RELATED: Arkansas Cooperatives Apply Rural Electrification Model to Internet Access

‘New Opportunities’
OzarksGo has nearly completed Phase II of its $180 million, six-year, six-phase plan to offer internet to all Ozarks Electric members. The co-op serves Washington County and parts of Madison and Benton counties.

Several thousand locations already have access and another 150 to 200 are being connected every week, according to OzarksGo General Manager Randy Klindt. He also said the take rate — the percentage of people who decide to pay for internet service when it’s offered — is above the company’s projection, but he declined to reveal that rate.

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ARIS, formed by Ouachita Electric and South Arkansas Telephone Co., is serving about 600 broadband customers now, said Mark Cayce, the co-op’s general manager. Another $20 million will be invested in the deployment over the next two years, and $4 million has been spent so far, he said.

Its take rate has been about 60 percent, which is above their projection of 50 percent, Cayce said.

“It’s bringing new opportunities and possibilities to south Arkansas that didn’t exist before, and I’m still looking forward to it myself,” he said. “Unfortunately, where I live, I’m still probably 12 months out.”

Next, the North Arkansas Electric subsidiary, has brought internet to 770 members so far. The take rate has been 35 percent, exceeding a 30 percent projection, said Mel Coleman, CEO of the co-op and its subsidiary.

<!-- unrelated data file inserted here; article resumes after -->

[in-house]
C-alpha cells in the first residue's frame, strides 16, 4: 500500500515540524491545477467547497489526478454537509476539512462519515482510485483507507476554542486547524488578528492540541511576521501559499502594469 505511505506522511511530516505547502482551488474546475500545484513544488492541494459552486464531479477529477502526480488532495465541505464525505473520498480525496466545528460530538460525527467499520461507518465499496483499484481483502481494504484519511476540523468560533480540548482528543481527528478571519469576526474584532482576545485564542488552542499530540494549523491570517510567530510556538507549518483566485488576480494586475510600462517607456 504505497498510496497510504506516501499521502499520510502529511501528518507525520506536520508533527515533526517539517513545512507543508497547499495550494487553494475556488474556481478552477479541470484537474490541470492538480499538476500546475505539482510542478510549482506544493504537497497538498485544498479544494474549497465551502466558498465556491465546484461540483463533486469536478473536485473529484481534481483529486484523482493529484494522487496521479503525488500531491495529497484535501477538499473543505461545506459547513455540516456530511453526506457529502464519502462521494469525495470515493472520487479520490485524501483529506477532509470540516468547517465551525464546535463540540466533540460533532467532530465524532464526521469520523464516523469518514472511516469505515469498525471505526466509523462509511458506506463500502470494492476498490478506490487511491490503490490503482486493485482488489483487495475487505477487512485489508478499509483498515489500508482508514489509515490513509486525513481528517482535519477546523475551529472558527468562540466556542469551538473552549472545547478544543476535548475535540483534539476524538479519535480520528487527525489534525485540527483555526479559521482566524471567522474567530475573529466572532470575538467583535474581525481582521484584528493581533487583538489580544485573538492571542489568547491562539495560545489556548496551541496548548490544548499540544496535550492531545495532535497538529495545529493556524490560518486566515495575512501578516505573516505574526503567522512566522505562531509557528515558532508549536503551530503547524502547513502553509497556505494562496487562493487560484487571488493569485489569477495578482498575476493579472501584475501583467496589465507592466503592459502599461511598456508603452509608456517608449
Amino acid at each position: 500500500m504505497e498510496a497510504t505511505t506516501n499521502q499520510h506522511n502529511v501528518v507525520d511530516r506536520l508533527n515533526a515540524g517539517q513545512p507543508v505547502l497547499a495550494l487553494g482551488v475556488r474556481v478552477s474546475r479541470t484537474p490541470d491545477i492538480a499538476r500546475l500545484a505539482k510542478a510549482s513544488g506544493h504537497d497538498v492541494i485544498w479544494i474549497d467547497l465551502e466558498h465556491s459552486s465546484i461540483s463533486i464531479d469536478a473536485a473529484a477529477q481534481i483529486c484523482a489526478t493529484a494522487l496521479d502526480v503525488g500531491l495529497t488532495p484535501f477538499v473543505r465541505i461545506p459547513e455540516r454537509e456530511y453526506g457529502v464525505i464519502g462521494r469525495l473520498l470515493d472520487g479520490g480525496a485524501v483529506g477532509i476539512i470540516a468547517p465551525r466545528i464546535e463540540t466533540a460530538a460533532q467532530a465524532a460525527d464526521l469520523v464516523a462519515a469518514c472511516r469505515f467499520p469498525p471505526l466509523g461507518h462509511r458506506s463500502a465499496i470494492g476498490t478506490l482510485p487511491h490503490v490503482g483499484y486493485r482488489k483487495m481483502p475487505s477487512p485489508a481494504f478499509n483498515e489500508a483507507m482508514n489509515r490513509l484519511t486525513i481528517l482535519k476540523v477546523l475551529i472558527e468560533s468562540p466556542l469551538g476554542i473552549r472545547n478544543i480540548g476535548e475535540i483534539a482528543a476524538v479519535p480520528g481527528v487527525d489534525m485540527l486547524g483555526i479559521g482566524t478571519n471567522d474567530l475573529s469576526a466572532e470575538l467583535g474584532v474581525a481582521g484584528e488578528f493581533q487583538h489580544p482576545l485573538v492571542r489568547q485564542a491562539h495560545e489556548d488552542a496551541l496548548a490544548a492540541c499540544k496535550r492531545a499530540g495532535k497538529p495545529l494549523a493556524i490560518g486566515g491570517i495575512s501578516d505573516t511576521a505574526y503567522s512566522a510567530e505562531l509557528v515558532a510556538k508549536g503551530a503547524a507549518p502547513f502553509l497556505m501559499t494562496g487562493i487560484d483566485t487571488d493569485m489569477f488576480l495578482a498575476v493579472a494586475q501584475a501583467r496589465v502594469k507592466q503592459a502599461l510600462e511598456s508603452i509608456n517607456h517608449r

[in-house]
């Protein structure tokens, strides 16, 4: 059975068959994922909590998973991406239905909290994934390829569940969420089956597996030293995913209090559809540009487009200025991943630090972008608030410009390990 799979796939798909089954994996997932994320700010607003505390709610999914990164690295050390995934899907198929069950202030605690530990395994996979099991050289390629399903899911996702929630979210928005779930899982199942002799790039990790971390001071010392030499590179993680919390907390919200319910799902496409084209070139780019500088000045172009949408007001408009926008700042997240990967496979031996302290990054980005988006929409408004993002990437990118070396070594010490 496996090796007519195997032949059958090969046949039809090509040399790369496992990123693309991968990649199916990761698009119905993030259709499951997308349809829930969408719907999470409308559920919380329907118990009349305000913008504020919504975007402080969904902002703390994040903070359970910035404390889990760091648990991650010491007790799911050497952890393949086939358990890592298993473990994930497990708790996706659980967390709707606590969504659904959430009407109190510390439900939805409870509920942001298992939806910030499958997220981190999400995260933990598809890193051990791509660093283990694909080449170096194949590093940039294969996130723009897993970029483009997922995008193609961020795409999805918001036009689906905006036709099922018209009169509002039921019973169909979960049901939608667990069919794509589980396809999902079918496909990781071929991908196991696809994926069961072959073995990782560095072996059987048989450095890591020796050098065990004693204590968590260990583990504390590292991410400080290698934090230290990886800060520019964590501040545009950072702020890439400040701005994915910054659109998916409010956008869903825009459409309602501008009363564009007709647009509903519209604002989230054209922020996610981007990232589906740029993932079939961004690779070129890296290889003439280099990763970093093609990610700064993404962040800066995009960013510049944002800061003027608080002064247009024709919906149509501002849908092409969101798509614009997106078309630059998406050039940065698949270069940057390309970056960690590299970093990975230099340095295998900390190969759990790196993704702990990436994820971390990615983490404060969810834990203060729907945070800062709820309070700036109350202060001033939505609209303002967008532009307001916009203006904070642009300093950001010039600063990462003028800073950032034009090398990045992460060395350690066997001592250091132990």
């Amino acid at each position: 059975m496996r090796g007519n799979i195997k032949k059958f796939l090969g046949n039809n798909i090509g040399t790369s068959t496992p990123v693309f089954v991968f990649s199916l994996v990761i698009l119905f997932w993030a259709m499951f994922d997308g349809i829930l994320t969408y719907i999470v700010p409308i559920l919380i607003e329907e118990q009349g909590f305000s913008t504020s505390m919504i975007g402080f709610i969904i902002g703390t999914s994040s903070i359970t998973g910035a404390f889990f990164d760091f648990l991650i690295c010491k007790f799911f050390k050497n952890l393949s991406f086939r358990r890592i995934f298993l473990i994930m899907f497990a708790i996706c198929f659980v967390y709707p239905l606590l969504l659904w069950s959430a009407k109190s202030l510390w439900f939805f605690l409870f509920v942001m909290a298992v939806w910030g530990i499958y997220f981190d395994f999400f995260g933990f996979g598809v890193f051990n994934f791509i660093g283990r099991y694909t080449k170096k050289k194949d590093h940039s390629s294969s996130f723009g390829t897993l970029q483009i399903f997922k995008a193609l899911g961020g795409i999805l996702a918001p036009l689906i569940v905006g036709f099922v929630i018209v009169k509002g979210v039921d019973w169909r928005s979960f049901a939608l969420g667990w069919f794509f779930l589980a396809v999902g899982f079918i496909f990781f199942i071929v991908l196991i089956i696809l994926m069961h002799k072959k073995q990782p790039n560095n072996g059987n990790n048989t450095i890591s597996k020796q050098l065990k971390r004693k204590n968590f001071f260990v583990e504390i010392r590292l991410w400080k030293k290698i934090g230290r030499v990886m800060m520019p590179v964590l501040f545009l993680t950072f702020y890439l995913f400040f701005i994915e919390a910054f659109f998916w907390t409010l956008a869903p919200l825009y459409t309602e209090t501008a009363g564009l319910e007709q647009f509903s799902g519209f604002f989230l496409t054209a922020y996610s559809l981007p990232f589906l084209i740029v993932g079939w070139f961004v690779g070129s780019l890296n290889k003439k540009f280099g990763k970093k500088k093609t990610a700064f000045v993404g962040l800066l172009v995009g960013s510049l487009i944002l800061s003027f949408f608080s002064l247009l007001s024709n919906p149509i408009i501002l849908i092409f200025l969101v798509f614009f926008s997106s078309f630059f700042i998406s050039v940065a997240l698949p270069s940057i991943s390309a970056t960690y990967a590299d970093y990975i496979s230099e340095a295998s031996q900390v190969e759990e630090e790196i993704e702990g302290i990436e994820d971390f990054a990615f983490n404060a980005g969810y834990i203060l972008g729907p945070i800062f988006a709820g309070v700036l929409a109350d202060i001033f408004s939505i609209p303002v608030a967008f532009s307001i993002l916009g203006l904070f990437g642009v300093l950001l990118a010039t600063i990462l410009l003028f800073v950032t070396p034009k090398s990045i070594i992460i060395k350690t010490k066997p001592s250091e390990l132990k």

The plan is to bring internet to all of North Electric’s 29,000 members in Baxter, Fulton, Izard, Sharp, Marion, Lawrence and Stone counties over the next five years, Coleman said.

“Everything today seems to be tied to the internet,” he said. “When people move into an area, that’s the first thing asked about … . More and more today we find that people are choosing to live in beautiful, rural north Arkansas, and they want the same high-speed internet as someone who lives in any city in Arkansas or any other state has. And that’s what we’re determined to do, to bring that to them.”

Increased Efficiency
For Craighead Electric, South Central Arkansas Electric and Arkansas Valley Electric, delivering internet service to rural homes and businesses is secondary to their main internet goal of connecting substations to each other, to other facilities and to smart meters, increasing efficiency and reliability by enabling better monitoring of outages. That could also mean lower electric bills for their members.

“The real motivation for Craighead was on the electric side, Fiber Assets Manager Jeremiah Sloan said. “We have a big service territory, 30,000-plus meters, and we wanted to be able to position ourselves to adapt to technology changes and to deploy new technologies that are currently in development.”

Craighead Electric serves eight counties in northeast Arkansas; construction of its new network began in July. The co-op expects to spend $100 million on the deployment, which has a deadline of 2024, Sloan said.

South Central Connect, the subsidiary of South Central Arkansas Electric, has provided access to several hundred members. Its plan is to reach all 10,000-plus members and about 5,000 who aren’t members within four years, according to Drew Schaeffer, the subsidiary’s sales and marketing coordinator.

Arkansas Valley Electric also has a subsidiary, called Wave Rural Broadband LLC. The co-op announced the launch of its project in August and said it anticipates offering internet service in Crawford and Sebastian counties next summer.